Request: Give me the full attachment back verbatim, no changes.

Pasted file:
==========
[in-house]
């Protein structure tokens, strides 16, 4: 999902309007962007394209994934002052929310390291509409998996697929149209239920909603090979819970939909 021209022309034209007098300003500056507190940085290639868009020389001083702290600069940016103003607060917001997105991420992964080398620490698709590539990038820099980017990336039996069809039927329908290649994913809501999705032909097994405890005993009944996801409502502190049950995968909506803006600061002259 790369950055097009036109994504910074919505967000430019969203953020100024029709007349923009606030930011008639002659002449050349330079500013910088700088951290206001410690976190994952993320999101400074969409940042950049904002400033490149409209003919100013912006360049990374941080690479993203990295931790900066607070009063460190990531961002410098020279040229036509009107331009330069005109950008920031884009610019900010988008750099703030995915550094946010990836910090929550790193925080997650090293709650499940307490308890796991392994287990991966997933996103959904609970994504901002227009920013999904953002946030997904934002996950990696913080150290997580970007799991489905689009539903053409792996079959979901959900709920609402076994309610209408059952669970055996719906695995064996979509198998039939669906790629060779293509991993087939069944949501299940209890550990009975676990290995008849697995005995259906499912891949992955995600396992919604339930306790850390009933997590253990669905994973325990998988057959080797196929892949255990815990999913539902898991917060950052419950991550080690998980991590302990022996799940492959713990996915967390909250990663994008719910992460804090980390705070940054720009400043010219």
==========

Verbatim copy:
[in-house]
């Protein structure tokens, strides 16, 4: 999902309007962007394209994934002052929310390291509409998996697929149209239920909603090979819970939909 021209022309034209007098300003500056507190940085290639868009020389001083702290600069940016103003607060917001997105991420992964080398620490698709590539990038820099980017990336039996069809039927329908290649994913809501999705032909097994405890005993009944996801409502502190049950995968909506803006600061002259 790369950055097009036109994504910074919505967000430019969203953020100024029709007349923009606030930011008639002659002449050349330079500013910088700088951290206001410690976190994952993320999101400074969409940042950049904002400033490149409209003919100013912006360049990374941080690479993203990295931790900066607070009063460190990531961002410098020279040229036509009107331009330069005109950008920031884009610019900010988008750099703030995915550094946010990836910090929550790193925080997650090293709650499940307490308890796991392994287990991966997933996103959904609970994504901002227009920013999904953002946030997904934002996950990696913080150290997580970007799991489905689009539903053409792996079959979901959900709920609402076994309610209408059952669970055996719906695995064996979509198998039939669906790629060779293509991993087939069944949501299940209890550990009975676990290995008849697995005995259906499912891949992955995600396992919604339930306790850390009933997590253990669905994973325990998988057959080797196929892949255990815990999913539902898991917060950052419950991550080690998980991590302990022996799940492959713990996915967390909250990663994008719910992460804090980390705070940054720009400043010219």